State of Florida Disability Laws

By Dan Ketchum - Updated August 28, 2018
He can still get around

Passed in 1990, the Americans with Disabilities Act provides groundbreaking civil rights promises and protections to the disabled community, reaching far and wide across areas such as education, employment, transportation and public life. Nearly 20 years later, in 2009, the Americans with Disabilities Amendments Act significantly modernized the legal definitions of disability to further protect the civil rights of disabled U.S. citizens.

Just as the amended act works side-by-side with the ADA, Florida is not only subject to the protective provisions laid out by federal law, but the panhandle enhances these rights and protections with its own collection of laws on the state level. Florida disability law under the Florida Statutes applies to people who have a physical or mental impairment that significantly limits at least one major life activity, where a major life activity can include sensory functions, working, walking, basic physical tasks and caring for oneself. Luckily, Florida legislation seeks to help out with a little care of its own.

Employment Rights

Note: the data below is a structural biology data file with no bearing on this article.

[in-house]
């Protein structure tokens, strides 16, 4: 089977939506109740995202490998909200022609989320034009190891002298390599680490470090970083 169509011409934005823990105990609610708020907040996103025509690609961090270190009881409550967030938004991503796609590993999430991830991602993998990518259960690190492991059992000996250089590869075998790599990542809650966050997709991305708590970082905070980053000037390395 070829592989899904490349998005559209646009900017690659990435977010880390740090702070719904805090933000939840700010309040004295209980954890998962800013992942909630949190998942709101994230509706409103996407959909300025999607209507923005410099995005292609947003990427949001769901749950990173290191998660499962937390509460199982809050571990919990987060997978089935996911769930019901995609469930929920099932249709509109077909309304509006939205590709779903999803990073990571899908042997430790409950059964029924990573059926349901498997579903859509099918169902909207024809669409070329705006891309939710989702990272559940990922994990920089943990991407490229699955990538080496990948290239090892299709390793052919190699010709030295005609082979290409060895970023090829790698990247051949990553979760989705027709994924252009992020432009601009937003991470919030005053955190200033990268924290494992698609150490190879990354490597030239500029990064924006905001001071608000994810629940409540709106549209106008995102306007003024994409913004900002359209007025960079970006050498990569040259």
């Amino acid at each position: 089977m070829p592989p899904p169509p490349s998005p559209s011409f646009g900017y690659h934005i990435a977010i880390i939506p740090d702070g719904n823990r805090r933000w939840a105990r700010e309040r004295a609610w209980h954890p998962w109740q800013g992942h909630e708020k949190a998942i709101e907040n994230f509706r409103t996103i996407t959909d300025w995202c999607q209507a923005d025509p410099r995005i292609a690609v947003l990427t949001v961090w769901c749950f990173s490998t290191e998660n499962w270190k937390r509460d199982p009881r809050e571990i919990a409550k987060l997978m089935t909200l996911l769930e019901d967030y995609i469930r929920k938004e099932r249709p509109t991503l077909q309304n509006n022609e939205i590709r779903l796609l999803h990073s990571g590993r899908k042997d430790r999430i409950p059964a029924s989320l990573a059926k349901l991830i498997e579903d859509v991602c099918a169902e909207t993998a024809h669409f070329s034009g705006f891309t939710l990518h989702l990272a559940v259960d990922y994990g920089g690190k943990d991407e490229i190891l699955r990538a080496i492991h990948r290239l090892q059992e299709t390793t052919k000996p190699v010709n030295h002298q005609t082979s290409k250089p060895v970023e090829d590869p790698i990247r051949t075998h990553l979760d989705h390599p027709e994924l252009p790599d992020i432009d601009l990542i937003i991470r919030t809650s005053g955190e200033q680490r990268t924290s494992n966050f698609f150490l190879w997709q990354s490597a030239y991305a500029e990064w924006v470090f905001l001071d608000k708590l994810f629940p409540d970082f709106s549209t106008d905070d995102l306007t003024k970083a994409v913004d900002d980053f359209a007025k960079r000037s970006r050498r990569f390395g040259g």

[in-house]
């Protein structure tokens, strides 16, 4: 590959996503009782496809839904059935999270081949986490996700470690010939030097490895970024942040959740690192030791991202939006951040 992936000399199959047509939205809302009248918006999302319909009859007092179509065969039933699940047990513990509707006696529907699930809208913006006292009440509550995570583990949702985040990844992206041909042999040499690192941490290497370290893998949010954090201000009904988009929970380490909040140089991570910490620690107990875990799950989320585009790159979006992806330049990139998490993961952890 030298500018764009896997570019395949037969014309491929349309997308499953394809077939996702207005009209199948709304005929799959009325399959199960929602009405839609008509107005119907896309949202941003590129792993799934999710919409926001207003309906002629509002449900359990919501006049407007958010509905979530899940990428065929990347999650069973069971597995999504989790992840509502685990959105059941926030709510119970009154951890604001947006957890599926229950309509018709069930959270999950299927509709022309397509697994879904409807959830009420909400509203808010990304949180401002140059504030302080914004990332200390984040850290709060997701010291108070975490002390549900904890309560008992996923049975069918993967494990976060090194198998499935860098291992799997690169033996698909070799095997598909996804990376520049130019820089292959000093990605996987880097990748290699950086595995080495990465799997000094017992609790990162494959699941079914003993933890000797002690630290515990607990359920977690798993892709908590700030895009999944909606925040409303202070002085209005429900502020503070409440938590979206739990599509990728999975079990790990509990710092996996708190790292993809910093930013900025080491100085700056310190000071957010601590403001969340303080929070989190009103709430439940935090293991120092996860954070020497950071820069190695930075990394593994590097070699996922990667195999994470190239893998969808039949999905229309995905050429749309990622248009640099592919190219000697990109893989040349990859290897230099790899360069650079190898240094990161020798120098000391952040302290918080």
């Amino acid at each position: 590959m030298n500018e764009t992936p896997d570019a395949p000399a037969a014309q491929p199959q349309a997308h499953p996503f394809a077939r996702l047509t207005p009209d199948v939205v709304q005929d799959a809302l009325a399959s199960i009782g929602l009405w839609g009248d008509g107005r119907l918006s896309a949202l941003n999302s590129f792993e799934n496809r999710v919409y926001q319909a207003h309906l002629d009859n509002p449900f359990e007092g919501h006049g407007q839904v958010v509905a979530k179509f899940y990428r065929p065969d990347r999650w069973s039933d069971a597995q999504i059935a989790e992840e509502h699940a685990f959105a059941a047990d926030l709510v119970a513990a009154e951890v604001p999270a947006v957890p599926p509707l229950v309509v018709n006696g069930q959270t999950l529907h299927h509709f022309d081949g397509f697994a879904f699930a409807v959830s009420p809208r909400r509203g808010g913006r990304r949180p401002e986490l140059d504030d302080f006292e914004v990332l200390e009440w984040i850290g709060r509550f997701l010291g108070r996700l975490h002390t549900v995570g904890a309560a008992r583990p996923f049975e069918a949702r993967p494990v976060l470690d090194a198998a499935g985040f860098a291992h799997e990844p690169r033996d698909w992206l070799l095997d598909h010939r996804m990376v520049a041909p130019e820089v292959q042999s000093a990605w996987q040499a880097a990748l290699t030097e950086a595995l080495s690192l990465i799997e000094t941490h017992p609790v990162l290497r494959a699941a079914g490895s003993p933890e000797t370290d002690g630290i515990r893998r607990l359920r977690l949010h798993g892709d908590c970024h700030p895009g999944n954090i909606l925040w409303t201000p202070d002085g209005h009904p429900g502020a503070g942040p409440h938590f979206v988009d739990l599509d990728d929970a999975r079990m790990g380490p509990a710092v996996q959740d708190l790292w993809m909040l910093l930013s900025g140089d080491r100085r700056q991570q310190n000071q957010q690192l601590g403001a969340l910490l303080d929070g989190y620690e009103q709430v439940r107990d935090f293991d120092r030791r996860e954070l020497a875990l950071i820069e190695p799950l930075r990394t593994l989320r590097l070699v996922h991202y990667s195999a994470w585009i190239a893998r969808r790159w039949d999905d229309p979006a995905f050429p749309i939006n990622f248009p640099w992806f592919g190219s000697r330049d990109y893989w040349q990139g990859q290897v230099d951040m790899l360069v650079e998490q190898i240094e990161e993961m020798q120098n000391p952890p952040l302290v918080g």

In Florida, ADA guidelines that work alongside the Florida Civil Rights Act – detailed in the Florida Statutes, Section 760.01 – prohibit employers from discriminating against employees on the basis of any handicap. These laws apply to both private and public employers with at least 15 employees, and they protect from disability-based discrimination on both the county and municipal level. If a Floridian job applicant is the most competent person available to perform the services required by the job in question, Section 112.042 of the Florida Statutes insists that he or she won't be discriminated against for thier disabilities, whether psychical or mental.

Employers are also required to provide reasonable accommodation for handicapped hires, by both Florida law and the federal ADA. These accommodations include (but aren't limited to) tweaks to work rules, job duties or the physical configuration of the workspace and work structure or routine. Although it's the legal duty of the employer to provide these sorts of reasonable accommodations, it's the employee's responsibility to request them. Employers may seek exemption from such requests if incorporating the accommodations outsizes their ability or resources to an extent that it would cause the business undue hardship. Per Section 413.08 of the Florida Statutes, employers who discriminate against those with disabilities in the workforce may be faced with a misdemeanor of the second degree.

In the U.S., the federal Family and Medical Leave Act promises eligible employees up to 12 weeks of unpaid work leave for certain health conditions, and this leave may be considered reasonable accommodation under the ADA. While some states tack additional leave laws onto the ADA, Florida does not, as of 2018.

Special Education Rights

Florida disability requirements don't just protect grown-ups – in 2013, the Sunshine State passed laws under the banner of Exceptional Student Education (Senate Bill 1108 and House Bill 465, from Senators Andy Gardiner and Representative Jason Broduer) granting crucial rights to those who require special education.